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How To Check Soybean Stands In Your Fields

How To Check Soybean Stands In Your Fields
The child's hula-hoop remains the easiest and most accurate method for determining an estimate of soybean plant population, even in today's modern technological world.

Chubby Checker twisted his way to fame with a song 'Let's Do the Twist' decades ago. The hula-hoop became a stable as a toy and activity for kids. About two decades ago when farmers converted to narrow-row soybeans, it also became a staple for use in estimating soybean stands. This was before yield monitors, auto-steering and many GMO advancements. Yet the inexpensive, department story, garden-variety hula-hoop is still worthy of a spot in your pickup truck bed this time of year.

How To Check Soybean Stands In Your Fields

You'll also need a copy of Purdue University's Corn & Soybean Field Guide to help you interpret what the counts mean once you roll the hoop several times in a field, let it fall, and then count the seedlings emerged within the hoop. This popular Guide, published by the Purdue Diagnostic Training Center, has carried information on the hula-hoop and how to use it to calculate soybean stands for many years.

First, you need to know the diameter of the hoop in inches. A 30-inch hoop is standard, but you need to check it. And if you no longer have kids and hula-hoops around the house, you can make a circle out of stiff wire and do the same thing. Just make sure that you know the diameter. The Guide contains conversion factors to take number of plants counted to final population for hoops ranging from 18 to 16 inches in intervals of 3 inches.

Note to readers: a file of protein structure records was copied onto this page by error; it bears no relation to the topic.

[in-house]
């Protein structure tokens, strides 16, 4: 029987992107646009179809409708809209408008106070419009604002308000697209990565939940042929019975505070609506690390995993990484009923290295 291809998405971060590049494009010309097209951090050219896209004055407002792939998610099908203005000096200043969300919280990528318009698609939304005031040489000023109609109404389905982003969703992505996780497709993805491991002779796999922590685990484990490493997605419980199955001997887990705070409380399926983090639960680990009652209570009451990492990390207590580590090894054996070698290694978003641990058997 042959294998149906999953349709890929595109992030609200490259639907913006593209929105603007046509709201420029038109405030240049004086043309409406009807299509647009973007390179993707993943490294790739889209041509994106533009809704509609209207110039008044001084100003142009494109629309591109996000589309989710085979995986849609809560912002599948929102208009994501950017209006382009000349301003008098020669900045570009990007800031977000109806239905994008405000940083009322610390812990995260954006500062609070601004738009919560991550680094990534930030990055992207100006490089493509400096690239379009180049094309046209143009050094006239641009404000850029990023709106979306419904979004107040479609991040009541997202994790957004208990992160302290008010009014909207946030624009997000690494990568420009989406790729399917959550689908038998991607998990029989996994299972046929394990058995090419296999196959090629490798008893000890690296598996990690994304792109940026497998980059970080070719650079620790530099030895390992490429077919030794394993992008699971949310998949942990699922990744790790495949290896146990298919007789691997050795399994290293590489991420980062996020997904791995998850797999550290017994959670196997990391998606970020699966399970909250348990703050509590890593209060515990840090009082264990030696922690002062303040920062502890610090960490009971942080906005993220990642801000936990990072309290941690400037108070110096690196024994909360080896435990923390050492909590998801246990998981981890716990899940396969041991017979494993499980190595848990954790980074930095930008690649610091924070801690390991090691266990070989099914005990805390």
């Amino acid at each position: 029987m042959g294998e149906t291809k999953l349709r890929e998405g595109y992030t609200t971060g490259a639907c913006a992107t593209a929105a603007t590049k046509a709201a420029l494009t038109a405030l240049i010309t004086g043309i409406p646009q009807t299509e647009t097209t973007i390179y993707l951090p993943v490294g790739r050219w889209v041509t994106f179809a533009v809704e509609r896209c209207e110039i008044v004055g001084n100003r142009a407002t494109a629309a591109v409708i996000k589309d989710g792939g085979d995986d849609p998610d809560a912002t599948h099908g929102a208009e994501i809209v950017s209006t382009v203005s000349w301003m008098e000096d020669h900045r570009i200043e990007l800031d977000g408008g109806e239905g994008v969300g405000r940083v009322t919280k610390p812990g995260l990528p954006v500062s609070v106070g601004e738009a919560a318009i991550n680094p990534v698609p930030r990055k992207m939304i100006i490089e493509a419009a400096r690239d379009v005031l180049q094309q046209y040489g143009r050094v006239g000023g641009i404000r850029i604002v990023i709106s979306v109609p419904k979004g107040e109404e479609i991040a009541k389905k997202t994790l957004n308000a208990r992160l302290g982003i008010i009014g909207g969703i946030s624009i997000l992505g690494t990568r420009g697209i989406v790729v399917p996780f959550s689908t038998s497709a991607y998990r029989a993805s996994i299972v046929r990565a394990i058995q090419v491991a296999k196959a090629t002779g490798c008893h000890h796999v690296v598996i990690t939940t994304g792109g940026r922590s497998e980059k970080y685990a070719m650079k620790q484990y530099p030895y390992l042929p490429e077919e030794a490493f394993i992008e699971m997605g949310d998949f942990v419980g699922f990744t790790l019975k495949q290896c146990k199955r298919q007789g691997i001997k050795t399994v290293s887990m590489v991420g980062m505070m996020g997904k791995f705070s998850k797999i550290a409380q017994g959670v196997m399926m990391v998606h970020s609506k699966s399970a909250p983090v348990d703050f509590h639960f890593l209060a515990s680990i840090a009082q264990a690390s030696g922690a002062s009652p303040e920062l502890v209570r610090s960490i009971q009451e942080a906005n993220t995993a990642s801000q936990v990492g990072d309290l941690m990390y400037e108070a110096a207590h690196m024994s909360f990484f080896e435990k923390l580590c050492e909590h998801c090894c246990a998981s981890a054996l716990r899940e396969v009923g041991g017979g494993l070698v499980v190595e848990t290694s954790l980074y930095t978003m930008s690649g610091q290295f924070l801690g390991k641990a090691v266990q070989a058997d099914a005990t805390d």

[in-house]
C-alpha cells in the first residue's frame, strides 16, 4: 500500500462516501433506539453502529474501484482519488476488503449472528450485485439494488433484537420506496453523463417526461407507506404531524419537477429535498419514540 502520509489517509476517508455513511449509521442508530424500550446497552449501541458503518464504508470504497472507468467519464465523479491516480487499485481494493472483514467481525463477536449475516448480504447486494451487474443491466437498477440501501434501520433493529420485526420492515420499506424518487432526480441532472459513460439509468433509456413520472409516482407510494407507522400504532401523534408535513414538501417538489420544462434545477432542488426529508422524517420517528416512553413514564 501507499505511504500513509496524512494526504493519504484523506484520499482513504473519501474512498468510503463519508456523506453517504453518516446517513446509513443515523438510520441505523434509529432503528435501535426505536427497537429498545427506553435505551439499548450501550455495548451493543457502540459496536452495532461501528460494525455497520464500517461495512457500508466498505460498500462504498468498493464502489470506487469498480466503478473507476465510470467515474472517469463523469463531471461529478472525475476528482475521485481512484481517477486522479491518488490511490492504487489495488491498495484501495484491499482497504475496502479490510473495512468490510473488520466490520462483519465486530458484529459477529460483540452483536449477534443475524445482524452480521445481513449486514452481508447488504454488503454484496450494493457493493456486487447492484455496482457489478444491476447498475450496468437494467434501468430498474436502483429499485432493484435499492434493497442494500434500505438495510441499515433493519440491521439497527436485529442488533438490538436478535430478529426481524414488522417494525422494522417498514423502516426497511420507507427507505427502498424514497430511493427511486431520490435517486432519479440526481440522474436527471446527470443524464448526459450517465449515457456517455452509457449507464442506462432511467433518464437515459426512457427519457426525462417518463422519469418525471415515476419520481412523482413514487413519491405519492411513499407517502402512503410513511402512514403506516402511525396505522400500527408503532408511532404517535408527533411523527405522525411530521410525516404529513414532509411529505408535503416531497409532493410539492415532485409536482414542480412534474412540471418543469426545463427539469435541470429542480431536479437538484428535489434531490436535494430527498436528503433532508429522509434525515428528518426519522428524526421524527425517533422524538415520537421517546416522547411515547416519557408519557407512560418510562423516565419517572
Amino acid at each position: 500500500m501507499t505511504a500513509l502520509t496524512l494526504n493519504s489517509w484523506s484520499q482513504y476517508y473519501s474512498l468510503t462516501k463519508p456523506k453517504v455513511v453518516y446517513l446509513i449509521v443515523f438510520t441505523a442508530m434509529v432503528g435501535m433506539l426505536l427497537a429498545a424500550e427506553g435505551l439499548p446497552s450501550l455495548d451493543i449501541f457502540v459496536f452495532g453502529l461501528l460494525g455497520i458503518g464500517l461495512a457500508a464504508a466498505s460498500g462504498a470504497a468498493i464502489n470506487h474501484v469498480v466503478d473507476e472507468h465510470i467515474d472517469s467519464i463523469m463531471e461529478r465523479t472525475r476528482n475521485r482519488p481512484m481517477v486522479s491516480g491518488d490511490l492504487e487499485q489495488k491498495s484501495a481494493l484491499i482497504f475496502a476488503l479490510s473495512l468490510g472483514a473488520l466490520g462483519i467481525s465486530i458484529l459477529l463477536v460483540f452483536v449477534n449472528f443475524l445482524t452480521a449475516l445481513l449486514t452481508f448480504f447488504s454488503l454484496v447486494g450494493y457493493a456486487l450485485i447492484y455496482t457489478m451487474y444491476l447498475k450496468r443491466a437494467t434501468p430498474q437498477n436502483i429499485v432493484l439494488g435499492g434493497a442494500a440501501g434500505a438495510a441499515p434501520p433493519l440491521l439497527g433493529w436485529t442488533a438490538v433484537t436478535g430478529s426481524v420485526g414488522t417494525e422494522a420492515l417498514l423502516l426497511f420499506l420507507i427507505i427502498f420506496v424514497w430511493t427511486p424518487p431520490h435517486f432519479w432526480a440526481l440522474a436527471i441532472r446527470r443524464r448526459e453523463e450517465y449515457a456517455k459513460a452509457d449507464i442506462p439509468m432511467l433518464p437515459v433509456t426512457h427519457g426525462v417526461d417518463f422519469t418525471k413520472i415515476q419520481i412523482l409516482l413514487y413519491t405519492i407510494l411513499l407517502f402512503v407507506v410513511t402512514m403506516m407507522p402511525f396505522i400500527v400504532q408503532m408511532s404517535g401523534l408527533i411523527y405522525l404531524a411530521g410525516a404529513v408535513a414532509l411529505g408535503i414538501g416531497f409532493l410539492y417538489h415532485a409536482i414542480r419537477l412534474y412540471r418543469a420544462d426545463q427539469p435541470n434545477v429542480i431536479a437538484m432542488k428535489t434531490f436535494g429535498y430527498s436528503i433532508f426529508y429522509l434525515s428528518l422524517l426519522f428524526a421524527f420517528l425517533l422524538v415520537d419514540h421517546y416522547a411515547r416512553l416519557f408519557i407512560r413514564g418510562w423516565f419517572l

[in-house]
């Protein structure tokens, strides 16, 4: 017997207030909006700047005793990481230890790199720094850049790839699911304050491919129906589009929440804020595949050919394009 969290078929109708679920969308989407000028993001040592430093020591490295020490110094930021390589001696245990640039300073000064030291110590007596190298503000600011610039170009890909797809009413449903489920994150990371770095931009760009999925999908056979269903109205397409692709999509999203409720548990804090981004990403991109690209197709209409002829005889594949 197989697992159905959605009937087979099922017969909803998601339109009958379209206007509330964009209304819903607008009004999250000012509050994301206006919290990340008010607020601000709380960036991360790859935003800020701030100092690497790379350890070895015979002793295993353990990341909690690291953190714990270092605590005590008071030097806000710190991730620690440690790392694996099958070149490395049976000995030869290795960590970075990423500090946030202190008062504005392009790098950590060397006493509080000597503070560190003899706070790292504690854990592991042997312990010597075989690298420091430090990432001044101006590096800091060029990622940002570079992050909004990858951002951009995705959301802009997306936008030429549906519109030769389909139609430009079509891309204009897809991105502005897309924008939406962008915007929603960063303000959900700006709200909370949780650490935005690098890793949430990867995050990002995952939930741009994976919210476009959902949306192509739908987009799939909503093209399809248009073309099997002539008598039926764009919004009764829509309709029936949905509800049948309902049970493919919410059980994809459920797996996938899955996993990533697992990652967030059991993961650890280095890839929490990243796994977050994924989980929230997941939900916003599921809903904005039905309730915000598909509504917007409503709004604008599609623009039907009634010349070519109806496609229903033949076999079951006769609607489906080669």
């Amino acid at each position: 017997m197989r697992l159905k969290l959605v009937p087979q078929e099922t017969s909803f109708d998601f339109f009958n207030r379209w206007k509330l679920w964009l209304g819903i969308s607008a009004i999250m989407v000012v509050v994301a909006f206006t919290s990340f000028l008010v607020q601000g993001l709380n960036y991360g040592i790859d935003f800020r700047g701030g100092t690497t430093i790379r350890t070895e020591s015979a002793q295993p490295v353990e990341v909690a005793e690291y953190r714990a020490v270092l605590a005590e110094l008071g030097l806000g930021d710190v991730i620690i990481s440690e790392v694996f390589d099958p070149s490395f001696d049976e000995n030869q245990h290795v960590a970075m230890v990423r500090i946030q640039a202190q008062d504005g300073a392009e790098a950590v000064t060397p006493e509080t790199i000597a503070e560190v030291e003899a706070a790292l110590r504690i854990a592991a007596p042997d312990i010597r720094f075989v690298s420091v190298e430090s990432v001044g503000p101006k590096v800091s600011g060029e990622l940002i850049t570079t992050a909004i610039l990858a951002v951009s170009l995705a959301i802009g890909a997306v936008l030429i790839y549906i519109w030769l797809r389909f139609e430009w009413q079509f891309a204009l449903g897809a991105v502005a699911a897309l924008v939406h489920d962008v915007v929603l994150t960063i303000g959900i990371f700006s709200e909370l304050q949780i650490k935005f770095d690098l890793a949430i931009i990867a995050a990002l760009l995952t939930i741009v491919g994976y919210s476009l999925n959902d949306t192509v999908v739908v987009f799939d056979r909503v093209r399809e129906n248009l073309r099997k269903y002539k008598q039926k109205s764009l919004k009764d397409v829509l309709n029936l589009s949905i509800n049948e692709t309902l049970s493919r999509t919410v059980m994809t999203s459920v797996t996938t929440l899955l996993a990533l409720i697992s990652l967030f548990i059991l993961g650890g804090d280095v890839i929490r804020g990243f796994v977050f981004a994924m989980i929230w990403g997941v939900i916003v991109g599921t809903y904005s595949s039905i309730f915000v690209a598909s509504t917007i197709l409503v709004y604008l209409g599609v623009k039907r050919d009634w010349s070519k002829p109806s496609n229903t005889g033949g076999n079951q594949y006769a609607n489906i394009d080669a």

Here's how it works. Roll the hoop at random in several areas within the field. Once it lands, count the number of plants within the hoop. Use your own judgment based on Shaun Casteel's advice about stand establishment to determine if a soybean just emerging should count if the rest are already at least a growth stage ahead. Casteel is a Purdue Extension soybean specialist.

Suppose you find 24 plants as an average in the field using the 30-inch hula-hoop. The conversion factor according to the Guide is 8,878. Multiply the average number of plants found inside the hoop by the factor. The total is roughly 213,000 plants per acre. By today's standards, that's a very thick sand in narrow rows. If you find a stand that thick, Casteel would likely suggest that you reconsider if you need to be planting that thick.
TAGS: USDA
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